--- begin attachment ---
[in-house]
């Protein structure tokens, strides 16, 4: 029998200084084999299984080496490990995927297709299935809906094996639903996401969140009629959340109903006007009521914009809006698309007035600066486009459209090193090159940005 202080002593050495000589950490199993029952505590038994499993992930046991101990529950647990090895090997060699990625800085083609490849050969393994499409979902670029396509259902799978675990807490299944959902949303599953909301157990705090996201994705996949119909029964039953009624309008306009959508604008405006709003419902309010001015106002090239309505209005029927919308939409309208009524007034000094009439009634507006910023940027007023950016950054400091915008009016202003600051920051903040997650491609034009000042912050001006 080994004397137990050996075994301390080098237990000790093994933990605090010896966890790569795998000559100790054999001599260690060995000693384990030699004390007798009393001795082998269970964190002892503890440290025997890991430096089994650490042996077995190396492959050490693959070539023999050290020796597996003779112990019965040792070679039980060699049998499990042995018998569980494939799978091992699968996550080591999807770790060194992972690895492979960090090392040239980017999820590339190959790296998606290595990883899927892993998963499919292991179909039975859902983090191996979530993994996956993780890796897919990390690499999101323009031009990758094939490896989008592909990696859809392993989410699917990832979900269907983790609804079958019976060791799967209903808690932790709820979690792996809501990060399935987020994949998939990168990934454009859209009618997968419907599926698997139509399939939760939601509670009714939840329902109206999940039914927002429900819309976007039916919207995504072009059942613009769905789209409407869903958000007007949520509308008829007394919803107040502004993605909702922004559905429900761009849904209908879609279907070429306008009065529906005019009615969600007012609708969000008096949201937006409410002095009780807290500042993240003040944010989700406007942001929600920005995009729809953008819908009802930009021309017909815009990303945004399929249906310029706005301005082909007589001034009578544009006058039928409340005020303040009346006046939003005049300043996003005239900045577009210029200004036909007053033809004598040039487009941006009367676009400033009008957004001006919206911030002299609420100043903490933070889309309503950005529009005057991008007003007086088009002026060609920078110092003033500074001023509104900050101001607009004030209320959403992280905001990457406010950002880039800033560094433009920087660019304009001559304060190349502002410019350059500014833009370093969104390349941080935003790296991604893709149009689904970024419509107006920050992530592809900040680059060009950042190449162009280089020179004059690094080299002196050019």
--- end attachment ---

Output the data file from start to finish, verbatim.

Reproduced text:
[in-house]
């Protein structure tokens, strides 16, 4: 029998200084084999299984080496490990995927297709299935809906094996639903996401969140009629959340109903006007009521914009809006698309007035600066486009459209090193090159940005 202080002593050495000589950490199993029952505590038994499993992930046991101990529950647990090895090997060699990625800085083609490849050969393994499409979902670029396509259902799978675990807490299944959902949303599953909301157990705090996201994705996949119909029964039953009624309008306009959508604008405006709003419902309010001015106002090239309505209005029927919308939409309208009524007034000094009439009634507006910023940027007023950016950054400091915008009016202003600051920051903040997650491609034009000042912050001006 080994004397137990050996075994301390080098237990000790093994933990605090010896966890790569795998000559100790054999001599260690060995000693384990030699004390007798009393001795082998269970964190002892503890440290025997890991430096089994650490042996077995190396492959050490693959070539023999050290020796597996003779112990019965040792070679039980060699049998499990042995018998569980494939799978091992699968996550080591999807770790060194992972690895492979960090090392040239980017999820590339190959790296998606290595990883899927892993998963499919292991179909039975859902983090191996979530993994996956993780890796897919990390690499999101323009031009990758094939490896989008592909990696859809392993989410699917990832979900269907983790609804079958019976060791799967209903808690932790709820979690792996809501990060399935987020994949998939990168990934454009859209009618997968419907599926698997139509399939939760939601509670009714939840329902109206999940039914927002429900819309976007039916919207995504072009059942613009769905789209409407869903958000007007949520509308008829007394919803107040502004993605909702922004559905429900761009849904209908879609279907070429306008009065529906005019009615969600007012609708969000008096949201937006409410002095009780807290500042993240003040944010989700406007942001929600920005995009729809953008819908009802930009021309017909815009990303945004399929249906310029706005301005082909007589001034009578544009006058039928409340005020303040009346006046939003005049300043996003005239900045577009210029200004036909007053033809004598040039487009941006009367676009400033009008957004001006919206911030002299609420100043903490933070889309309503950005529009005057991008007003007086088009002026060609920078110092003033500074001023509104900050101001607009004030209320959403992280905001990457406010950002880039800033560094433009920087660019304009001559304060190349502002410019350059500014833009370093969104390349941080935003790296991604893709149009689904970024419509107006920050992530592809900040680059060009950042190449162009280089020179004059690094080299002196050019």